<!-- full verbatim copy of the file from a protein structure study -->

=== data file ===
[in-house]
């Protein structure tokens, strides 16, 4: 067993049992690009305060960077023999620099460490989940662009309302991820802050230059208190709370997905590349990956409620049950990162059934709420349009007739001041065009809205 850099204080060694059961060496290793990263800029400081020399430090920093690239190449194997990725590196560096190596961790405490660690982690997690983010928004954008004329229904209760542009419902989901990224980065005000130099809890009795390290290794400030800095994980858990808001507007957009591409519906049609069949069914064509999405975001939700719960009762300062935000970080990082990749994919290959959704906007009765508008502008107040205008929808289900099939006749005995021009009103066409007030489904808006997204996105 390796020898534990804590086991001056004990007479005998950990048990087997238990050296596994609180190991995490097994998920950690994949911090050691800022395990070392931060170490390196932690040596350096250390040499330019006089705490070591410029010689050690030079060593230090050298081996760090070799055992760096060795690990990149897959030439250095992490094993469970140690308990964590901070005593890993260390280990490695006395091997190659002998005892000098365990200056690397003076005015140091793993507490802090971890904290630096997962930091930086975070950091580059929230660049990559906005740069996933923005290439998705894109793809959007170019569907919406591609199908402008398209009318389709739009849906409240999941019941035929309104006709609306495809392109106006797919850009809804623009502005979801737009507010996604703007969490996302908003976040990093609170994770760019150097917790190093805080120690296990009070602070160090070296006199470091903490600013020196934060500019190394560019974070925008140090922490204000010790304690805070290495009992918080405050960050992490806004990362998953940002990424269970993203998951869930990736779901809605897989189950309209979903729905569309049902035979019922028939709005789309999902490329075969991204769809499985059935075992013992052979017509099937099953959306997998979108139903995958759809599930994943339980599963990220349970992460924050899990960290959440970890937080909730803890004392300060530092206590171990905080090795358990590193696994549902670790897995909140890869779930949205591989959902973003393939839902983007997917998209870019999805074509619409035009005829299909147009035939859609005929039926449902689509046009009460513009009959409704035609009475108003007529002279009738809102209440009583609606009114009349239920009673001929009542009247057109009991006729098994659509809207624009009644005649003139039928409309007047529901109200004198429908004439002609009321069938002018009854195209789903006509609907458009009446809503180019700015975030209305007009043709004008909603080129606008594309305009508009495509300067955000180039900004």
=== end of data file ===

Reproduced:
[in-house]
């Protein structure tokens, strides 16, 4: 067993049992690009305060960077023999620099460490989940662009309302991820802050230059208190709370997905590349990956409620049950990162059934709420349009007739001041065009809205 850099204080060694059961060496290793990263800029400081020399430090920093690239190449194997990725590196560096190596961790405490660690982690997690983010928004954008004329229904209760542009419902989901990224980065005000130099809890009795390290290794400030800095994980858990808001507007957009591409519906049609069949069914064509999405975001939700719960009762300062935000970080990082990749994919290959959704906007009765508008502008107040205008929808289900099939006749005995021009009103066409007030489904808006997204996105 390796020898534990804590086991001056004990007479005998950990048990087997238990050296596994609180190991995490097994998920950690994949911090050691800022395990070392931060170490390196932690040596350096250390040499330019006089705490070591410029010689050690030079060593230090050298081996760090070799055992760096060795690990990149897959030439250095992490094993469970140690308990964590901070005593890993260390280990490695006395091997190659002998005892000098365990200056690397003076005015140091793993507490802090971890904290630096997962930091930086975070950091580059929230660049990559906005740069996933923005290439998705894109793809959007170019569907919406591609199908402008398209009318389709739009849906409240999941019941035929309104006709609306495809392109106006797919850009809804623009502005979801737009507010996604703007969490996302908003976040990093609170994770760019150097917790190093805080120690296990009070602070160090070296006199470091903490600013020196934060500019190394560019974070925008140090922490204000010790304690805070290495009992918080405050960050992490806004990362998953940002990424269970993203998951869930990736779901809605897989189950309209979903729905569309049902035979019922028939709005789309999902490329075969991204769809499985059935075992013992052979017509099937099953959306997998979108139903995958759809599930994943339980599963990220349970992460924050899990960290959440970890937080909730803890004392300060530092206590171990905080090795358990590193696994549902670790897995909140890869779930949205591989959902973003393939839902983007997917998209870019999805074509619409035009005829299909147009035939859609005929039926449902689509046009009460513009009959409704035609009475108003007529002279009738809102209440009583609606009114009349239920009673001929009542009247057109009991006729098994659509809207624009009644005649003139039928409309007047529901109200004198429908004439002609009321069938002018009854195209789903006509609907458009009446809503180019700015975030209305007009043709004008909603080129606008594309305009508009495509300067955000180039900004």